Thus, we can bring in both the quality of a bank’s investments and expected changes in regulatory capital rules into the valuation. Increases in regulatory capital requirements will reduce the return on equity and by extension, the capacity to pay dividends.
- The other and more complicated route requires knowledge of regulatory capital requirements and involves the following steps. You first estimate the growth in the asset base of the bank (growth in loans, for instance). You then follow up by estimating how much regulatory capital will be required to sustain the asset base – that will depend upon the risk in the asset base and the regulatory capital ratio that the bank wants to maintain. (Note that this ratio will not necessarily be at the regulatory minimum since conservative banks will maintain a buffer.) Changes in regulatory capital from period to period than take on the role that capital expenditures do in a more conventional firm and can be used to compute free cash flows to equity:
FCFE for a bank = Net Income – Change in Regulatory capital required for future growth
These FCFE are potential dividends and can be discounted to arrive at fair value. In fact the cost of equity for a bank can then be tied to its regulatory capital buffer: banks that build in a bigger buffer will be safer and have a lower cost of equity whereas banks that are more aggressive in both their asset holdings and regulatory capital policies will have higher costs of equity.
In relative valuation, I think that the use of price to book ratios, in conjunction with return on equity, still makes sense, but risk now has to be treated as a third dimension. The risk itself can be measured using a variety of measures: regulatory capital ratios (higher ratios are safer), losses on bad loans (higher is riskier) or holdings of toxic securities (higher is riskier). A bargain bank will then be one that trades at a low price to book ratio, has a high return on equity and is well capitalized. I expand on both notions in this paper that I wrote a couple of years ago on valuing banks (which subsequently became a chapter in one of my books).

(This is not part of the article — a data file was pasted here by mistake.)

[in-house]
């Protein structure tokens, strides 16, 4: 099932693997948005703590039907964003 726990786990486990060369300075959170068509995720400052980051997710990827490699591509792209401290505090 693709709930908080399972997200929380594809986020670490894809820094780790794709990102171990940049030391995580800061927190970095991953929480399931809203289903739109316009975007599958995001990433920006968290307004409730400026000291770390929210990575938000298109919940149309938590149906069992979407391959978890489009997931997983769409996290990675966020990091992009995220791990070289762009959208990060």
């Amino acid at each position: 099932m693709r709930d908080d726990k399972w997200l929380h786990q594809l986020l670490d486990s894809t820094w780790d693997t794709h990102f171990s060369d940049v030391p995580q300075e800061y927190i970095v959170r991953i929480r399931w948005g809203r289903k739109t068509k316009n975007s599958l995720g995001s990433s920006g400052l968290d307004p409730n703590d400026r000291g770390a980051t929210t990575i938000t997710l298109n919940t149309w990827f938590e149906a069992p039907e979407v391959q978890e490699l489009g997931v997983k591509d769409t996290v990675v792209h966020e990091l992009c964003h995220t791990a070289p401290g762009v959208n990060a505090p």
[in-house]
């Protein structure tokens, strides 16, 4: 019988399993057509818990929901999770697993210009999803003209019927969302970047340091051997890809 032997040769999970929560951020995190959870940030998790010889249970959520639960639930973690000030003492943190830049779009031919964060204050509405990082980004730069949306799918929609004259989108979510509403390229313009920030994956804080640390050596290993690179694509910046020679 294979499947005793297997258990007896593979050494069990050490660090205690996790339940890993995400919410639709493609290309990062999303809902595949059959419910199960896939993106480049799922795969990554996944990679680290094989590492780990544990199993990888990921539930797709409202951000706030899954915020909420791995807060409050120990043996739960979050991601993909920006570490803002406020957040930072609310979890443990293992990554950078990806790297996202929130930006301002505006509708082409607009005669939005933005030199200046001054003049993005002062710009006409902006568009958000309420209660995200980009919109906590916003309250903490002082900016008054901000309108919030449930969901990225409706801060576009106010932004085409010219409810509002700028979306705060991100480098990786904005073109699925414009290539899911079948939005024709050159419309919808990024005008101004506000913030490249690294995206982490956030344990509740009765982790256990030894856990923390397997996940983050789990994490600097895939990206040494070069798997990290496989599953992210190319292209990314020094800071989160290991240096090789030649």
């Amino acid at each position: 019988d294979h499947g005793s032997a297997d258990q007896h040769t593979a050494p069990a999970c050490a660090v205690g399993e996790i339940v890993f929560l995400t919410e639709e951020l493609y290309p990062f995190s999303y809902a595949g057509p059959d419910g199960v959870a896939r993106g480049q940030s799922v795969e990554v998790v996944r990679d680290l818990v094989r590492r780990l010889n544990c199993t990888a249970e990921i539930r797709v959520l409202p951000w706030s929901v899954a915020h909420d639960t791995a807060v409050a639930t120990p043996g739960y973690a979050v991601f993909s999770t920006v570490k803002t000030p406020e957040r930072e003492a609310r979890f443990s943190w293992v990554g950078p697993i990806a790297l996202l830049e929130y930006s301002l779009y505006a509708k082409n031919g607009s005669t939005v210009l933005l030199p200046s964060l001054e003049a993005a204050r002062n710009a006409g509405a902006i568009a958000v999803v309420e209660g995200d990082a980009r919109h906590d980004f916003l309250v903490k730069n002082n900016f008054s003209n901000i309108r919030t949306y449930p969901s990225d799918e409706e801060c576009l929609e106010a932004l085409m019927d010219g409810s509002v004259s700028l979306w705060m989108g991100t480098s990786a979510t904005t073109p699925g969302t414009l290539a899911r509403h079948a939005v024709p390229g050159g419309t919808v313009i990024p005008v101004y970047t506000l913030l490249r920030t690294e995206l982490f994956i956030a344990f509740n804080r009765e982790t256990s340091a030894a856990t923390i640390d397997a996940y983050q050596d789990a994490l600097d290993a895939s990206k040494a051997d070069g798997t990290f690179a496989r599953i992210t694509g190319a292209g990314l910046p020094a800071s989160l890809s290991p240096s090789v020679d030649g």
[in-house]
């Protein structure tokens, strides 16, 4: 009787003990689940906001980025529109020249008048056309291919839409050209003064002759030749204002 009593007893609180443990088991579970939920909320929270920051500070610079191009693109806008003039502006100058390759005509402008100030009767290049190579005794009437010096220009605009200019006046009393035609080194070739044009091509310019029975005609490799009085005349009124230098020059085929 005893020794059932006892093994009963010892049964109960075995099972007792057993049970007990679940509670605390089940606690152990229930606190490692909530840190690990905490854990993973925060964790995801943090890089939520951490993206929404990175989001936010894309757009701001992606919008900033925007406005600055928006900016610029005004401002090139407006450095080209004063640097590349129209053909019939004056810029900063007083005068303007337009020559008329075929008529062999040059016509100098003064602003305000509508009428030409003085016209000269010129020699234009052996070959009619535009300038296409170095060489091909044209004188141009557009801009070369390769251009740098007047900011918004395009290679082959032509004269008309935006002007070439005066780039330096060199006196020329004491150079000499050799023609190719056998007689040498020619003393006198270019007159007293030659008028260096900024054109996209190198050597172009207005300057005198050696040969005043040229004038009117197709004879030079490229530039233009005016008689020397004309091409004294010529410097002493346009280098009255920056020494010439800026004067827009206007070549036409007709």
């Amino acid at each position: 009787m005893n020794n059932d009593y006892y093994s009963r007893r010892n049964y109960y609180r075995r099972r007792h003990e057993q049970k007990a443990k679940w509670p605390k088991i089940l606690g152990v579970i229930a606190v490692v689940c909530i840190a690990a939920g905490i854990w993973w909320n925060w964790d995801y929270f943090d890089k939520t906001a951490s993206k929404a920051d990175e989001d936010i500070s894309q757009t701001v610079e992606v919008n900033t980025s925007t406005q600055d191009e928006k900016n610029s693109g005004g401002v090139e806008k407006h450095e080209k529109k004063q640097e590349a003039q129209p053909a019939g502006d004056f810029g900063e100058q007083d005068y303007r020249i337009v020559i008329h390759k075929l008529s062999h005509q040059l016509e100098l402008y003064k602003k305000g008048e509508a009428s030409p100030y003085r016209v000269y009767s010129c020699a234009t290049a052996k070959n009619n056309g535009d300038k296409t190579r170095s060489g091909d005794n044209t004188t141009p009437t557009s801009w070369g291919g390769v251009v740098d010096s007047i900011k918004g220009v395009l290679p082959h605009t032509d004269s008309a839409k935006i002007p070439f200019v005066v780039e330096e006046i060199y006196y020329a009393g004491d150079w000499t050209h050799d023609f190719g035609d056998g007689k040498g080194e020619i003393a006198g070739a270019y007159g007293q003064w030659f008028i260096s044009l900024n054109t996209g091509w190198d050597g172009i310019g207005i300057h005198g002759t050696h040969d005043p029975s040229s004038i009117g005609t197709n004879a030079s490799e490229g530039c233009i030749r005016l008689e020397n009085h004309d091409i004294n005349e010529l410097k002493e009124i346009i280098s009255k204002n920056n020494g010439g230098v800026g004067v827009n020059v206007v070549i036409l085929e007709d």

I think that there are broader policy implications, such as these:
- More transparency in financial statements: Since banks have broken their side of the bargain with investors, we need to respond by removing the opacity from the financial statements of banks. Banks should be forced to provide far more detail about the riskiness of their security holdings and the default risk in the loans that they make. Much more information needs to be provided about regulatory capital requirements and the policies that banks adopt on regulatory capital should be more transparent.
- Regulatory capital has to be common equity: Banks that are under capitalized should be required to issue common stock, and face up to their fears of dilution. We need to scrap the notion that preferred stock (a tax-inefficient mismash) or convoluted hybrids (such as these) will be treated as equity, since it exposes us to game playing and worse.
I am not ready to give up on investing in banks. In fact, I am sure that some banks are great bargains and the payoff to finding these, in this time of greater uncertainty, is higher than ever before. But I will be more careful in my assessments of banks and not take numbers for given, just because they have been rubber stamped by regulators and appraised by accountants. That is more a promise to myself than to you!
Aswath Damodaran is the Kerschner Chaired Professor of Finance at the Stern School of Business at New York University, where he teaches corporate finance and valuation to MBAs, executives and practitioners.